The Joshua Tree Inn has changed owners multiple times since Parsons’ death, and it even was a group home for at-risk youth for several years before Margo Paolucci purchased it in 2002. Since then, the motel has gone from wanting nothing to do with Parsons’ death to leaning heavily into it; the inn has become a massive shrine to the singer. Musicians including Grace Potter, Kacey Musgraves and Robert Plant have all stopped by over the years to pay their respects, according to motel manager Cornett. Old concert posters and hand-drawn art of Parsons cover nearly every wall.
For devoted fans, Room 8 is a site akin to Jesus’ alleged crucifixion site on Golgotha. For $198 a night — with a two-night minimum — you can stay within these off-white cinder-block walls, but it’s often booked well in advance.
“We felt a presence there, like he was in the room with us,” said Beth Stallings Odom, who traveled from Georgia with her husband, Gary, just to visit Parsons’ Joshua Tree. She’s not the only one; many guests write in the room diary that they feel a similar, eerie vibe. Even the hosts of the “Ghost Adventures” TV show came out to scrutinize the spectral speculation.
I didn’t sense Parsons’ ghost as I entered the room for my own stay. The room has had more than a few face-lifts since Parsons’ death; the only original piece of furniture is a circular, gold-framed mirror hung opposite the bed.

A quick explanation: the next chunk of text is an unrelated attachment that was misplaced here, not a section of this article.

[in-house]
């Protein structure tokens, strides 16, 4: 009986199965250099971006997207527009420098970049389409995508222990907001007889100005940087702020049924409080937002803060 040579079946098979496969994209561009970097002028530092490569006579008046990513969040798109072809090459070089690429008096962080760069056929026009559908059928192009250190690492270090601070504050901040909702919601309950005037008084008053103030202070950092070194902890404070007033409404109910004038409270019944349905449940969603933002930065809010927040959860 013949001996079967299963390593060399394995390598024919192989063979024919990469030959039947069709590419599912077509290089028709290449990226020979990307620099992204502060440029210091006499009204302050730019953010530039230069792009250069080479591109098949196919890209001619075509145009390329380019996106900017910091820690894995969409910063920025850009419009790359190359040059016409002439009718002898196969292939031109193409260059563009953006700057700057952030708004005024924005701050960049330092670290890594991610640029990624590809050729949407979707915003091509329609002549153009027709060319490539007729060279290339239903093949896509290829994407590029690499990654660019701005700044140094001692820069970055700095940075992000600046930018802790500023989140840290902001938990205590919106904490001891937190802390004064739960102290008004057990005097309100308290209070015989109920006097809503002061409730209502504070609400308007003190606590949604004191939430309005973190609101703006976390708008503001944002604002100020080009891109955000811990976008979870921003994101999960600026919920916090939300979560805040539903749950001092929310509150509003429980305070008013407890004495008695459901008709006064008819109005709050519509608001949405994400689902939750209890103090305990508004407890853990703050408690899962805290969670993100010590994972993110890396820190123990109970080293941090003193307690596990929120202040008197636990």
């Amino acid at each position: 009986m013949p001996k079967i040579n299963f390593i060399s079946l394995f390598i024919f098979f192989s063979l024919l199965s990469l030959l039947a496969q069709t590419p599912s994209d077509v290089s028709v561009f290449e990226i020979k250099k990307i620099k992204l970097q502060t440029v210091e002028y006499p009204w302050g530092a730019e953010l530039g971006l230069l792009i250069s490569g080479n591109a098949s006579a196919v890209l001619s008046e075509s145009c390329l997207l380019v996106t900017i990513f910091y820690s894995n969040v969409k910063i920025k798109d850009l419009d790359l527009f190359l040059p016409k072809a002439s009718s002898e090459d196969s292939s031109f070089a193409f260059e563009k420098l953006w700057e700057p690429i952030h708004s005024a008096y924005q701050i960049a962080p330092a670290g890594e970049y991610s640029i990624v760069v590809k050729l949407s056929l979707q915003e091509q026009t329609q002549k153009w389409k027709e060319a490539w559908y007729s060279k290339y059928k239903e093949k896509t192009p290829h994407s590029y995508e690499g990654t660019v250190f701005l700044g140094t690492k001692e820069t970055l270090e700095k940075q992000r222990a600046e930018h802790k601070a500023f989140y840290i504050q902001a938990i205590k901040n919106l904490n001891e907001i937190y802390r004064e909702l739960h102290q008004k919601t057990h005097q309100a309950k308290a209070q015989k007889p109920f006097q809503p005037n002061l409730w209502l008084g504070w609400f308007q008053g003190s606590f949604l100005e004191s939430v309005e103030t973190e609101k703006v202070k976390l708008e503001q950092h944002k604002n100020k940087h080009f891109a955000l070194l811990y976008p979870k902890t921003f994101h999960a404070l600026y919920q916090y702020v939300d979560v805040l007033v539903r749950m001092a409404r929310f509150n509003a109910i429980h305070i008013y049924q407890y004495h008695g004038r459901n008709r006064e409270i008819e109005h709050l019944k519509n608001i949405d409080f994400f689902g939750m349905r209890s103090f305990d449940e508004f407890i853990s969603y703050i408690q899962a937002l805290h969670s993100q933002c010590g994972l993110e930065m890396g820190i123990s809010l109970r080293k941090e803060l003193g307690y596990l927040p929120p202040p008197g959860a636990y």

I imagined Parsons checking his reflection before heading out the night of his death. My own is quite a bit different from that of Parsons — older, rounder and more than a bit hairier — and it got me thinking about the possibilities had he lived. Would he have found the success so many of his fans and contemporaries predicted, perhaps becoming an elder statesman of today’s Americana music scene like his former bandmates Harris and Hillman? Or would he have slowly faded out like the closing notes of “The New Soft Shoe,” consigned to a long life of obscurity? We’ll never know.
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The inn has a couple of acoustic guitars that guests can take back to their rooms to play, but if the mediums are right and Parsons’ ghost still inhabits No. 8, I didn’t want to further punish him with my brutal take on “Brass Buttons.”
I’d like to think that if Parsons’ spirit remains earthbound, he wouldn’t be trapped in a motel; instead, he’d be in the park, surrounded by the landscape he loved so much.
Camping just a few miles from Cap Rock, I sat by a roaring fire — no five gallons of high-test gas needed — a kaleidoscope of purples fading to black in the sky. Serenaded by lovelorn crickets and an occasional bird call, I strained my ears. For a brief moment, I imagined a faint echo of “In My Hour of Darkness” whispered in a familiar Georgia baritone among the trees.